KU Men Begin Chase for Big 12 Hoops Championship
LAWRENCE, Kan. (AP) — The sixth-ranked University of Kansas Jayhawks men's basketball team begins pursuit of its ninth consecutive Big 12 championship when it opens conference play against Iowa State on Wednesday night. The last time the Jayhawks failed to finish first in the league was in 2005, when Oklahoma won the title. Otherwise, they've won six outright championships and twice shared the title with Texas during a run of domination that is virtually unmatched. Among the other schools who can lay claim to such a streak: John Wooden's UCLA teams that won 13 straight titles, and Gonzaga, which won 11 in a row before finishing second last season. KU coach Bill Self called it "a responsibility" for the current team to keep the streak intact. The Jayhawks enter conference play having won 11 straight games.
Drawdowns on Wetlands in Western Missouri Planned
JEFFERSON CITY, Mo. (AP) — Missouri's Conservation Department is lowering the water in two wetlands in the western part of the state to help plan for repairs. The department says it's conducting aerial topographic surveys on the Upper Osage River flood plain, including wetlands on the Four Rivers and Schell Osage conservation areas south of Kansas City. The department says the surveys will help plan for upcoming wetlands renovations, which will include improvements to levees and other water-control structures. The department says the drawdowns will be staged so there will still be some wetland habitat through the rest of goose hunting season, which ends January 31. But there will be a reduction in hunting opportunities in some areas. The permanent lakes at both Four Rivers and Schell Osage conservation areas won't be affected.
Escapee from Huron Jail Considered Dangerous
HURON, S.D. (AP) — People in the Huron, South Dakota area are being told to lock their doors while authorities search for an escaped prisoner. The Beadle County Sheriff's Department says Charles Beeney escaped from the jail in Huron early Tuesday and is armed with a makeshift weapon. KELO-TV reports that he is considered dangerous. The 45-year-old Beeney is originally from Kansas and was arrested on a charge of aggravated eluding.
Topeka Marks Emancipation Proclamation Anniversary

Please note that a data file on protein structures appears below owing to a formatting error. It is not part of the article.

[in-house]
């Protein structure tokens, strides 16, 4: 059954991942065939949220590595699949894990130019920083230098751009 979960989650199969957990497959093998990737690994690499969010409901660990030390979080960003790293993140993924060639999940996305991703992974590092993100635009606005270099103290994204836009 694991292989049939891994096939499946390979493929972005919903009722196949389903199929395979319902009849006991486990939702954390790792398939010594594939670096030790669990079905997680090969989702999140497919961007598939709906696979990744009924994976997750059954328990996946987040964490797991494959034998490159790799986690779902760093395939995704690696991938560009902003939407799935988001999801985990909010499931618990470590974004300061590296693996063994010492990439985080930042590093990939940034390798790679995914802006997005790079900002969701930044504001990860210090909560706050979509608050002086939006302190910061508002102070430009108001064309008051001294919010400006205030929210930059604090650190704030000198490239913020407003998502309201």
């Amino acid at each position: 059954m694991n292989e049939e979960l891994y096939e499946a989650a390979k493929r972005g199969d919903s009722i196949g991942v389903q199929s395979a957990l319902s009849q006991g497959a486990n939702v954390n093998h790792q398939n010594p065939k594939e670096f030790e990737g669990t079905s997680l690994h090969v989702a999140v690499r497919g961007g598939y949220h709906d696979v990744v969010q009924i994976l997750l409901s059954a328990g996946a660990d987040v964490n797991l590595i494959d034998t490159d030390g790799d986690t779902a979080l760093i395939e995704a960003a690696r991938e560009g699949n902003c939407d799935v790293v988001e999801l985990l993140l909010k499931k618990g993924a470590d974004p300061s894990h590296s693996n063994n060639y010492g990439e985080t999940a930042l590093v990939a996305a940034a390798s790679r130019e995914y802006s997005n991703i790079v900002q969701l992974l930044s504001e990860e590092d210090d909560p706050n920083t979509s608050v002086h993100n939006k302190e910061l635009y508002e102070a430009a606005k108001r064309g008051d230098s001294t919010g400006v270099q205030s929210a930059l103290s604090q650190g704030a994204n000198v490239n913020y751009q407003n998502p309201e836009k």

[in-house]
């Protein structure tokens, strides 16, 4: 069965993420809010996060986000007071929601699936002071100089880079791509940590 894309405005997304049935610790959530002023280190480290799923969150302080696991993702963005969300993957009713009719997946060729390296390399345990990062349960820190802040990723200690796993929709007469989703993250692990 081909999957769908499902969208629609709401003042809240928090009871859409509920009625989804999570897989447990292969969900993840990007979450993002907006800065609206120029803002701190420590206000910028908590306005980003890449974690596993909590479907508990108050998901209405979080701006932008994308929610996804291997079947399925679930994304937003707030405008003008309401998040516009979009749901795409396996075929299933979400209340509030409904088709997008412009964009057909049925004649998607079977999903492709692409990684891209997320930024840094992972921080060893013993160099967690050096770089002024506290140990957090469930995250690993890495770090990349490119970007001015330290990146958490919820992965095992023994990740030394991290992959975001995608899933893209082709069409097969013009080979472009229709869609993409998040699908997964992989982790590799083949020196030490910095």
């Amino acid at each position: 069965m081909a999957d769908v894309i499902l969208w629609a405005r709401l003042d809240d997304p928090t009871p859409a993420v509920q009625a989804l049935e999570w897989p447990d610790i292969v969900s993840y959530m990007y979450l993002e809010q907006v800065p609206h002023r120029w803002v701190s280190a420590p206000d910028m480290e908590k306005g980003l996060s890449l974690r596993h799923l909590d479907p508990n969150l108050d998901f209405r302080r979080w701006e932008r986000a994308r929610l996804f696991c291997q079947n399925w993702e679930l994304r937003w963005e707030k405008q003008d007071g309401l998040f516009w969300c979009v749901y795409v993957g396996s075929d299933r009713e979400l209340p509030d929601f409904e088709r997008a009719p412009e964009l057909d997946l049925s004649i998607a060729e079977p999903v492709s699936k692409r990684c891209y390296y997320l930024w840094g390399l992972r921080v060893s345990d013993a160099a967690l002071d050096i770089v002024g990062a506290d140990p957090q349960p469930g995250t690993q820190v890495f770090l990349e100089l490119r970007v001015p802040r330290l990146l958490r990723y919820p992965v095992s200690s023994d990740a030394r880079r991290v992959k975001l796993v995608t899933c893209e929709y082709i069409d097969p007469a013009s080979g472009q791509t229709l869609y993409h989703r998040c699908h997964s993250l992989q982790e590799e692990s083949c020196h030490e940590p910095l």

TOPEKA, Kan. (AP) — An Abraham Lincoln re-enactor will help the Brown v. Board of Education National Historic Site mark the 150th anniversary of the Emancipation Proclamation. The free event takes place at 7 pm Tuesday at the Topeka site, which tells the story of the U.S. Supreme Court decision that declared segregated schools unconstitutional. Portraying Lincoln will be Richard Klein of Springfield, Illinois. He traveled the route of Lincoln's famous 12-day inaugural journey during a National Park Service sponsored tour in February 2011. Lincoln issued his preliminary Emancipation Proclamation in September 1862, after the Battle of Antietam. In it, he announced that if rebel states did not cease fighting and rejoin the Union by January 1, 1863, all slaves in rebellious states or parts of states would be declared free from that date forward.
Woman Pleads Guilty in 'Total Identity Theft' Case
WICHITA, Kan. (AP) — An illegal immigrant charged with assuming the persona of a Texas teacher has struck a deal with federal prosecutors in Kansas in a case that put a face on the crime of "total identity theft." Thirty-two-year-old Benita Cardona-Gonzalez, a Mexican national living in Topeka, pleaded guilty Monday to a reduced charge of possessing fraudulent identification documents. Cardona-Gonzalez was accused of completely assuming the persona of Houston elementary school teacher Candida Gutierrez, who first went public in a story reported by The Associated Press. Prosecutors agreed to recommend an 18-month prison term when Cardona-Gonzalez is sentenced in March. Cardona-Gonzalez agreed not to contest deportation after serving her sentence. Defense lawyer Matthew Works said after Monday's hearing Wichita that his client is sorry and didn't intend to harm Gutierrez.
Wichita Police Make Easy Arrest in Bar Robbery
WICHITA, Kan. (AP) — Police in Wichita had little trouble finding the suspect in the early-morning robbery of a bar. The Wichita Eagle reports that the 41-year-old man was a regular customer at Judy's Place, where other patrons helpfully gave police his name and address. Police say the man went behind the bar at closing time early Monday, pushed a cashier out of the way and grabbed several hundred dollars before walking out. Wichita police Lieutenant Doug Nolte says officers followed the tips from other customers and found the man at his home, along with the stolen cash. Nolte says he does not know how much alcohol the man consumed before he stole the money.